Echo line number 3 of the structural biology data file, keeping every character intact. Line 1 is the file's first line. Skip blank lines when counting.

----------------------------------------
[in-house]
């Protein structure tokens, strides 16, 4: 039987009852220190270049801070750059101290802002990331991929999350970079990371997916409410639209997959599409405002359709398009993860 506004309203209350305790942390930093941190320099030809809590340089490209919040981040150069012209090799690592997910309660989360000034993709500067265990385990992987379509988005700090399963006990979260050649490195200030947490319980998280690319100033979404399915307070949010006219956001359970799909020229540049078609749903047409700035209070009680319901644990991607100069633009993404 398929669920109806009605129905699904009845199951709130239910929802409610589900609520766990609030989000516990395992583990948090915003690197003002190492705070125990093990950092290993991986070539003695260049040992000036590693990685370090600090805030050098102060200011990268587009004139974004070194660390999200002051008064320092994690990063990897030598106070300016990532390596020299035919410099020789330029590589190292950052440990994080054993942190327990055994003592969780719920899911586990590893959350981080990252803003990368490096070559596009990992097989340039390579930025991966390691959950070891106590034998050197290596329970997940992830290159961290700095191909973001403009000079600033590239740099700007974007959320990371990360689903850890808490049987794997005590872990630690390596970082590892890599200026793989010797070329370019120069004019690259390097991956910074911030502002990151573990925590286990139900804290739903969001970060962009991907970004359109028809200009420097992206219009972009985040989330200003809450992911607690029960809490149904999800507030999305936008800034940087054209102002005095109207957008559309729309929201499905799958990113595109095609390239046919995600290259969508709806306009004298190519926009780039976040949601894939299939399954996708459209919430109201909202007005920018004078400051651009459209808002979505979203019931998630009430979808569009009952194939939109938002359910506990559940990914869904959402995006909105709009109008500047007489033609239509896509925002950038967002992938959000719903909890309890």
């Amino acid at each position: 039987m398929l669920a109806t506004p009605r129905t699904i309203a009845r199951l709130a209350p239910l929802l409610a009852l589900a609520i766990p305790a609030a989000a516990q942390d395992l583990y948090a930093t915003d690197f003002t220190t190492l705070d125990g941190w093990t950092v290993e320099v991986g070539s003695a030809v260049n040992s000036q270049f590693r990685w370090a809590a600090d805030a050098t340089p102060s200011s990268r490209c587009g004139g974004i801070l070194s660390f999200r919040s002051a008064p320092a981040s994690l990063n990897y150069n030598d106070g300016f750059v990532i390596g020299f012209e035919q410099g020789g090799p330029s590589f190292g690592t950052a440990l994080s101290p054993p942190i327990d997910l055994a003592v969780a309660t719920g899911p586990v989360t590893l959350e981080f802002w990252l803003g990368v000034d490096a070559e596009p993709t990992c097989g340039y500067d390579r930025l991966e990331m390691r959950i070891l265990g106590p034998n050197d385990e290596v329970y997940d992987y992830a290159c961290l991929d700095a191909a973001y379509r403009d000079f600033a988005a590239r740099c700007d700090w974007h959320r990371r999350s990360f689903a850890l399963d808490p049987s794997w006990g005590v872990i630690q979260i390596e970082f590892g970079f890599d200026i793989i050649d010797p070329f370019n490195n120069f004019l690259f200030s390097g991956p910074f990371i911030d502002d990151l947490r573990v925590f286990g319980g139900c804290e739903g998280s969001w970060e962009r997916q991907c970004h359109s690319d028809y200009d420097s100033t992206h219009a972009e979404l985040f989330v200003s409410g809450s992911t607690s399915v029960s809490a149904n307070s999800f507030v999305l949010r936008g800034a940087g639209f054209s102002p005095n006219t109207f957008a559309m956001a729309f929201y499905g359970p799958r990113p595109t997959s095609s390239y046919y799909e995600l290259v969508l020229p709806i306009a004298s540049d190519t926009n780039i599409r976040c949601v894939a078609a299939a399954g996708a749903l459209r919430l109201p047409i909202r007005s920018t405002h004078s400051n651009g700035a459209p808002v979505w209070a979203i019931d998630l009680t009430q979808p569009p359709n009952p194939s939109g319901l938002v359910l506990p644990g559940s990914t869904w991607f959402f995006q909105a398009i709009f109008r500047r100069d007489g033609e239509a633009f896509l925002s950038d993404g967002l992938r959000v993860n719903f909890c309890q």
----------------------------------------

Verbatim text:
């Amino acid at each position: 039987m398929l669920a109806t506004p009605r129905t699904i309203a009845r199951l709130a209350p239910l929802l409610a009852l589900a609520i766990p305790a609030a989000a516990q942390d395992l583990y948090a930093t915003d690197f003002t220190t190492l705070d125990g941190w093990t950092v290993e320099v991986g070539s003695a030809v260049n040992s000036q270049f590693r990685w370090a809590a600090d805030a050098t340089p102060s200011s990268r490209c587009g004139g974004i801070l070194s660390f999200r919040s002051a008064p320092a981040s994690l990063n990897y150069n030598d106070g300016f750059v990532i390596g020299f012209e035919q410099g020789g090799p330029s590589f190292g690592t950052a440990l994080s101290p054993p942190i327990d997910l055994a003592v969780a309660t719920g899911p586990v989360t590893l959350e981080f802002w990252l803003g990368v000034d490096a070559e596009p993709t990992c097989g340039y500067d390579r930025l991966e990331m390691r959950i070891l265990g106590p034998n050197d385990e290596v329970y997940d992987y992830a290159c961290l991929d700095a191909a973001y379509r403009d000079f600033a988005a590239r740099c700007d700090w974007h959320r990371r999350s990360f689903a850890l399963d808490p049987s794997w006990g005590v872990i630690q979260i390596e970082f590892g970079f890599d200026i793989i050649d010797p070329f370019n490195n120069f004019l690259f200030s390097g991956p910074f990371i911030d502002d990151l947490r573990v925590f286990g319980g139900c804290e739903g998280s969001w970060e962009r997916q991907c970004h359109s690319d028809y200009d420097s100033t992206h219009a972009e979404l985040f989330v200003s409410g809450s992911t607690s399915v029960s809490a149904n307070s999800f507030v999305l949010r936008g800034a940087g639209f054209s102002p005095n006219t109207f957008a559309m956001a729309f929201y499905g359970p799958r990113p595109t997959s095609s390239y046919y799909e995600l290259v969508l020229p709806i306009a004298s540049d190519t926009n780039i599409r976040c949601v894939a078609a299939a399954g996708a749903l459209r919430l109201p047409i909202r007005s920018t405002h004078s400051n651009g700035a459209p808002v979505w209070a979203i019931d998630l009680t009430q979808p569009p359709n009952p194939s939109g319901l938002v359910l506990p644990g559940s990914t869904w991607f959402f995006q909105a398009i709009f109008r500047r100069d007489g033609e239509a633009f896509l925002s950038d993404g967002l992938r959000v993860n719903f909890c309890q």